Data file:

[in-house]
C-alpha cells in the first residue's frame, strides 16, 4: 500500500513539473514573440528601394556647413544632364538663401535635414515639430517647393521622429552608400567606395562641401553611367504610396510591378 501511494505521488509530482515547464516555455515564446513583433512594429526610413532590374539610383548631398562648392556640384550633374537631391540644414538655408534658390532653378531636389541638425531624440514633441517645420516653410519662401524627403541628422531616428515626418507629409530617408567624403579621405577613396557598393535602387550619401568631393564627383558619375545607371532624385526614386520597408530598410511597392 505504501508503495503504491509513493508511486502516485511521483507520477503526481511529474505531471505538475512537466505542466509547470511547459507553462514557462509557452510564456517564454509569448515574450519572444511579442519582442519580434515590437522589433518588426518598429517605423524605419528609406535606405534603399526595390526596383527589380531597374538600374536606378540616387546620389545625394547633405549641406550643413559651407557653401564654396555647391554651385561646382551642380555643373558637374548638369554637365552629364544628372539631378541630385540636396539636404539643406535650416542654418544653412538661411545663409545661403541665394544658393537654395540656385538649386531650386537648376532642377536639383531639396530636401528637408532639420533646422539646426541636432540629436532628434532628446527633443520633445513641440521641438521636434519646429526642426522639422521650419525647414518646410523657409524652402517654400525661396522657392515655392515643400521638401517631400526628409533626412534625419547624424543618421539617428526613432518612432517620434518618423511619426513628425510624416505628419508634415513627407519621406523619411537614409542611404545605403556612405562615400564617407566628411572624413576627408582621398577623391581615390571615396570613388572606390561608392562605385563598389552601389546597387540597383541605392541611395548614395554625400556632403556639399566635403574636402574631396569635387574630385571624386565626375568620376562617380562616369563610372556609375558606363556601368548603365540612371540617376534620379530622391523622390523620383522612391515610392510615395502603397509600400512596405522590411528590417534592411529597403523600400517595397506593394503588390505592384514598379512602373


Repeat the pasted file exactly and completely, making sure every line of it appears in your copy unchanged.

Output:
[in-house]
C-alpha cells in the first residue's frame, strides 16, 4: 500500500513539473514573440528601394556647413544632364538663401535635414515639430517647393521622429552608400567606395562641401553611367504610396510591378 501511494505521488509530482515547464516555455515564446513583433512594429526610413532590374539610383548631398562648392556640384550633374537631391540644414538655408534658390532653378531636389541638425531624440514633441517645420516653410519662401524627403541628422531616428515626418507629409530617408567624403579621405577613396557598393535602387550619401568631393564627383558619375545607371532624385526614386520597408530598410511597392 505504501508503495503504491509513493508511486502516485511521483507520477503526481511529474505531471505538475512537466505542466509547470511547459507553462514557462509557452510564456517564454509569448515574450519572444511579442519582442519580434515590437522589433518588426518598429517605423524605419528609406535606405534603399526595390526596383527589380531597374538600374536606378540616387546620389545625394547633405549641406550643413559651407557653401564654396555647391554651385561646382551642380555643373558637374548638369554637365552629364544628372539631378541630385540636396539636404539643406535650416542654418544653412538661411545663409545661403541665394544658393537654395540656385538649386531650386537648376532642377536639383531639396530636401528637408532639420533646422539646426541636432540629436532628434532628446527633443520633445513641440521641438521636434519646429526642426522639422521650419525647414518646410523657409524652402517654400525661396522657392515655392515643400521638401517631400526628409533626412534625419547624424543618421539617428526613432518612432517620434518618423511619426513628425510624416505628419508634415513627407519621406523619411537614409542611404545605403556612405562615400564617407566628411572624413576627408582621398577623391581615390571615396570613388572606390561608392562605385563598389552601389546597387540597383541605392541611395548614395554625400556632403556639399566635403574636402574631396569635387574630385571624386565626375568620376562617380562616369563610372556609375558606363556601368548603365540612371540617376534620379530622391523622390523620383522612391515610392510615395502603397509600400512596405522590411528590417534592411529597403523600400517595397506593394503588390505592384514598379512602373